• Jack Bobridge leads countryman Rohan Dennis during stage three of the 2015 USA Pro Challenge from Copper Mountain to Aspen. (Getty Images)Source: Getty Images
The road to gold Rio runs through Utah, Colorado and potentially California. That's the plan for Jack Bobridge and the Budget Forklifts team, anyway...
Mary Topping

25 Aug 2015 - 9:41 AM  UPDATED 25 Aug 2015 - 9:44 AM

Jack Bobridge and Team Budget Forklifts manager and sports director Cameron Watt had hoped for better than ninth place at the USA Pro Challenge time trial in Breckenridge, Colorado last week.

However, the disappointment was probably tolerable as the US race is just one step in a larger journey: the preparation for an Australian gold medal in the team pursuit at the 2016 Rio Olympics.

Chasing elusive gold

Budget Forklifts traveled to North America last year in search of more high-level competition, thanks to Oceania’s thin UCI schedule for continental teams and few  invites to the large Asian events.

‘We can complain and whinge that we can’t get the starts, or we can look elsewhere and go a different path,’ Watt said. ‘This is the one we’re going to take.”

This season the team added the Utah and Colorado UCI tours to its calendar. It also took on five prior world track champions - Jack Bobridge, Luke Davison, Glenn O'Shea, Scott Sunderland and Mitchell Mulhern - in an alliance with Cycling Australia’s High Performance Unit.

The organisations joined forces with the aim of netting Olympic gold in the team pursuit in 2016.  In the past, these athletes were dispersed across multiple teams and often balanced track with World Tour responsibilities, making it difficult to assemble everyone for track camps. Now men’s track endurance coach Tim Decker calls the shots on schedules to enhance preparation for Rio.

By racing together more often, bonds between the riders strengthen. The road efforts build endurance and strength, which carries over to the 4,000 metre pursuit.This arrangement may be a first for Australia, albeit not the only one in the world. Watt pointed out the formation of Team Wiggins, which houses Great Britain’s team pursuit brain trust, as a similar operation.

Achieving gold ranks high on Budget Forklift’s priority list.

‘Even though it’s not Budget Forklifts at the Olympics,’ Watt noted, ‘this is a cool, unique goal. That’s our pinnacle for the next two years. We’re basically providing an environment that supports those five guys – a team around them they’ll be happy with, and a race program they and the national track coach are happy with,” said Watt.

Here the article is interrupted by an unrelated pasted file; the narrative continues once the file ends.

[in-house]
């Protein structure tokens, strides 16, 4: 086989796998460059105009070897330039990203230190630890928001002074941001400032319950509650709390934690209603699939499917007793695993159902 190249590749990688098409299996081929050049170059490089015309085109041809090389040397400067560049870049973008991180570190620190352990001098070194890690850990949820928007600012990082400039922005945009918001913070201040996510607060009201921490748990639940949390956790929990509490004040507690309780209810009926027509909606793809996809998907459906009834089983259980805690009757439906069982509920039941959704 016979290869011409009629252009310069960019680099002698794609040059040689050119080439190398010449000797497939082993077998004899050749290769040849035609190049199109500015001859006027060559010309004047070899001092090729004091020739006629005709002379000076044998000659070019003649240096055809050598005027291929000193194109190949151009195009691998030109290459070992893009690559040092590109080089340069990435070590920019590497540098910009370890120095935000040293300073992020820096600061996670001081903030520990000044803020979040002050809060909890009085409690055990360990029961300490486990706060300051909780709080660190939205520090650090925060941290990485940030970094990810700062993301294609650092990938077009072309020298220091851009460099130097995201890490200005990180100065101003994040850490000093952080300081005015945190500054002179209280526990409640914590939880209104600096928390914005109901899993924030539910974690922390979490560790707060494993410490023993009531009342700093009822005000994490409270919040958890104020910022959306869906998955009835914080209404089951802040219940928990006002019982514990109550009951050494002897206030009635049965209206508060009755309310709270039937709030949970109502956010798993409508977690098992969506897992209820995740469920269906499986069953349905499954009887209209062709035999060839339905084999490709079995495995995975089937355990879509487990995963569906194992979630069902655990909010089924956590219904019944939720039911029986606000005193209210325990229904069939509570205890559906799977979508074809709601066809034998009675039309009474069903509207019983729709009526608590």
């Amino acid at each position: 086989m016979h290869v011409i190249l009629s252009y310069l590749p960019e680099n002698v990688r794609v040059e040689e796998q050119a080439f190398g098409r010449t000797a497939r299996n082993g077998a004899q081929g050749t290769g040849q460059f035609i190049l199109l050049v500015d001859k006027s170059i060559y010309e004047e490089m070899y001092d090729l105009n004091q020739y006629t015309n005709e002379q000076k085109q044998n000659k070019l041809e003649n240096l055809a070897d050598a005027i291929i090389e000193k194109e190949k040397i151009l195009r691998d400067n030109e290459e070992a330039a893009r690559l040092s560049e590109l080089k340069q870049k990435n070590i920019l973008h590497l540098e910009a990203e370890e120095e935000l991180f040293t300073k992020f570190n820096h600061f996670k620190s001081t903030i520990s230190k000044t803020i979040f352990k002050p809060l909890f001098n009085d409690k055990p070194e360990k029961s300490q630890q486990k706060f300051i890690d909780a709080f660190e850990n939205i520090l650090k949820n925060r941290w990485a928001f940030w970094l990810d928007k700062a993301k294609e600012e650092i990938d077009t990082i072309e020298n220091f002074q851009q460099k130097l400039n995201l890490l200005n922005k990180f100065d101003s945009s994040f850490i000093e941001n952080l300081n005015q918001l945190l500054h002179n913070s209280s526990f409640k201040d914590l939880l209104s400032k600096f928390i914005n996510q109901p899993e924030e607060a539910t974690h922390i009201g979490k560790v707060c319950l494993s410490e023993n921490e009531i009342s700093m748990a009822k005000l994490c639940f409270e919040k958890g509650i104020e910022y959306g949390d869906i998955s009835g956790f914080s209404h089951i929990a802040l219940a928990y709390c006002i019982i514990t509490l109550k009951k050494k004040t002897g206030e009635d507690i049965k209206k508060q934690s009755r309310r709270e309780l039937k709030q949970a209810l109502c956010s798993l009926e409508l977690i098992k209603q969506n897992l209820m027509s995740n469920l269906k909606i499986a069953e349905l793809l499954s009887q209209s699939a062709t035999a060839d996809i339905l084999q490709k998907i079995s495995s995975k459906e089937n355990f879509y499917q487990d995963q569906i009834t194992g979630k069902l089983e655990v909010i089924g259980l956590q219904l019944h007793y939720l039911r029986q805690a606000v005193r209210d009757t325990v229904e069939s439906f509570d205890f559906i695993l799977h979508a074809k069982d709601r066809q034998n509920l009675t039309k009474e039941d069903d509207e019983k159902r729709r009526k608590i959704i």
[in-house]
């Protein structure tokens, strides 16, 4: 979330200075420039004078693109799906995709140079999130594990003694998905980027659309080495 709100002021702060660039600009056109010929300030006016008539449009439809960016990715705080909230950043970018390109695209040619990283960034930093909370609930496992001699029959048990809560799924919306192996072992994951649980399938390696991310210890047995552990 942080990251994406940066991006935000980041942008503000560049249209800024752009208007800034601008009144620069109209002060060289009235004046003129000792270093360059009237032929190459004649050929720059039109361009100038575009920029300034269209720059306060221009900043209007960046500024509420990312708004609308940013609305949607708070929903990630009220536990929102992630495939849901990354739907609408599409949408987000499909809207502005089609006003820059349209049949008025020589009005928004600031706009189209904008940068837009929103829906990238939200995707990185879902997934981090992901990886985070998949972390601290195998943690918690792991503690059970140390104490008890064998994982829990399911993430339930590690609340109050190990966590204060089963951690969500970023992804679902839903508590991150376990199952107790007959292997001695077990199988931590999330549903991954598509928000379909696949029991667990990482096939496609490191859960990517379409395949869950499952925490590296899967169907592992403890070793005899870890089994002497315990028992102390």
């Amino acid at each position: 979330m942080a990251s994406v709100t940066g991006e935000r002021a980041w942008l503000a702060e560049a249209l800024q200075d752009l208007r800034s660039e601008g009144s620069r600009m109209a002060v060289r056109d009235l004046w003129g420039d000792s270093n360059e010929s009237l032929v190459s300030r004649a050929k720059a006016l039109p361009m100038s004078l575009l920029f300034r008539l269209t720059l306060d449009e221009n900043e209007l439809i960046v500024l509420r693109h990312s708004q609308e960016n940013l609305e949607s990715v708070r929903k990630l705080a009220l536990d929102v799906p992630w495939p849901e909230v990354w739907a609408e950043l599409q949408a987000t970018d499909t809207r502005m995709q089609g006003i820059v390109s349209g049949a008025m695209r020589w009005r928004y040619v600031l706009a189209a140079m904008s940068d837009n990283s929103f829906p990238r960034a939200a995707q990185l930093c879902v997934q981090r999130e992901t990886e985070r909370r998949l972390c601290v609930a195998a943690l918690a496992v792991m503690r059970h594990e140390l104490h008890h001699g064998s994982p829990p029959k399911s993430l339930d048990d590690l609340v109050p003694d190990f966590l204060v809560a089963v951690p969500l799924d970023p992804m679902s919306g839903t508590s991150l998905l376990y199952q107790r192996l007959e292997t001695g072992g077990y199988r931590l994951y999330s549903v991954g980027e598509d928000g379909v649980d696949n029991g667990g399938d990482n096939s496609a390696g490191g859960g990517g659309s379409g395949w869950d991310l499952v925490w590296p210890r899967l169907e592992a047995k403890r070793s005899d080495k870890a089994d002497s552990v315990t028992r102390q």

The novel enterprise is perfect from Bobridge’s point of view.

‘I love racing with Budget Forklifts…So far I take my hat off to them for the whole season,’ said Bobridge. ‘They’ve given us the race structure and everything possible to be the best on the track and I’m sure they will continue to do that.'

Bobridge competed in Utah as well as Colorado. although he retired from the latter race with a stomach bug. Glenn O'Shea also raced the Tour of Utah.

Land of opportunity

The Olympics isn’t the only goal in Watt’s sights: he also seeks a Tour of California start for the team.

“The Tour of California is probably the biggest race in America,” said Watt. ‘For an Australian, getting to  do the Tour of California would be the ultimate race start – other than going to Europe, which we have no interest in.”

Watt said trekking to North America just makes economic sense. ‘Not to bag Australian races out,” Watt said, “but it’s almost cheaper for us to race over here then do the NRS.’

 While teams pay their way for NRS events, the UCI-categorised tours provide lodging, cars and meals. Canadian sponsor Cervélo also draws the team the North America, and next year’s will equipment sponsors include a few with roots in Canada and/or the US. Current riders’ familiarity with the terrain based on years of North American racing experience makes the continent attractive.

Even so, tours in China, Japan and perhaps three NRS events will occupy the team for the remainder of this season. Bobridge is scheduled to participate in Australian races, but the gold medal is his focus. His renewed focus on four-minute effort follows an unsuccessful attempt to break the Hour Record in February, which saw him fall agonisingly short.

 ‘It’s probably going to be my last run at the team pursuit at the Olympics,’ Bobridge noted. ‘But I said that after London too, so it could change.

‘Considering I’ve won the worlds in individual and team pursuit, I guess that last thing for myself we have to do is take that world record officially in the team pursuit and win an Olympic gold medal,’ he added. ‘I think to do that you have to stay racing on the road as well.’